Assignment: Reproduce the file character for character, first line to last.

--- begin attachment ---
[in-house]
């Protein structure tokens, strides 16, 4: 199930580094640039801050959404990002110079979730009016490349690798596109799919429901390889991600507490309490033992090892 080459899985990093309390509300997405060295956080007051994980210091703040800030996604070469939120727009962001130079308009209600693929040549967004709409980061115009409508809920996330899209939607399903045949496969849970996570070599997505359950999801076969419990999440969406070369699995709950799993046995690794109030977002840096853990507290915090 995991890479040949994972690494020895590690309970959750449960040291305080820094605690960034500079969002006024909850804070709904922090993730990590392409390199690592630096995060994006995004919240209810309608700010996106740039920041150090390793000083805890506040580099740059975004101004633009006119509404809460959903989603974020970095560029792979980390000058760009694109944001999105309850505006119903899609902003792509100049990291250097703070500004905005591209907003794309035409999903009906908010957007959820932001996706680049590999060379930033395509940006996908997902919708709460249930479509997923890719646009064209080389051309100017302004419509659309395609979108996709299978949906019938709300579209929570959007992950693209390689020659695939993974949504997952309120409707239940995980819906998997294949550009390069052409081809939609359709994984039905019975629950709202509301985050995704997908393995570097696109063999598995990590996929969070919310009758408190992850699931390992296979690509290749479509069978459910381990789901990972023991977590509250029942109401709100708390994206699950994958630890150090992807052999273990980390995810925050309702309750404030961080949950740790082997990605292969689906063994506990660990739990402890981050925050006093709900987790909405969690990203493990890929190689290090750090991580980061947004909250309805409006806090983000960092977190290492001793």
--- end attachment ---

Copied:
[in-house]
């Protein structure tokens, strides 16, 4: 199930580094640039801050959404990002110079979730009016490349690798596109799919429901390889991600507490309490033992090892 080459899985990093309390509300997405060295956080007051994980210091703040800030996604070469939120727009962001130079308009209600693929040549967004709409980061115009409508809920996330899209939607399903045949496969849970996570070599997505359950999801076969419990999440969406070369699995709950799993046995690794109030977002840096853990507290915090 995991890479040949994972690494020895590690309970959750449960040291305080820094605690960034500079969002006024909850804070709904922090993730990590392409390199690592630096995060994006995004919240209810309608700010996106740039920041150090390793000083805890506040580099740059975004101004633009006119509404809460959903989603974020970095560029792979980390000058760009694109944001999105309850505006119903899609902003792509100049990291250097703070500004905005591209907003794309035409999903009906908010957007959820932001996706680049590999060379930033395509940006996908997902919708709460249930479509997923890719646009064209080389051309100017302004419509659309395609979108996709299978949906019938709300579209929570959007992950693209390689020659695939993974949504997952309120409707239940995980819906998997294949550009390069052409081809939609359709994984039905019975629950709202509301985050995704997908393995570097696109063999598995990590996929969070919310009758408190992850699931390992296979690509290749479509069978459910381990789901990972023991977590509250029942109401709100708390994206699950994958630890150090992807052999273990980390995810925050309702309750404030961080949950740790082997990605292969689906063994506990660990739990402890981050925050006093709900987790909405969690990203493990890929190689290090750090991580980061947004909250309805409006806090983000960092977190290492001793």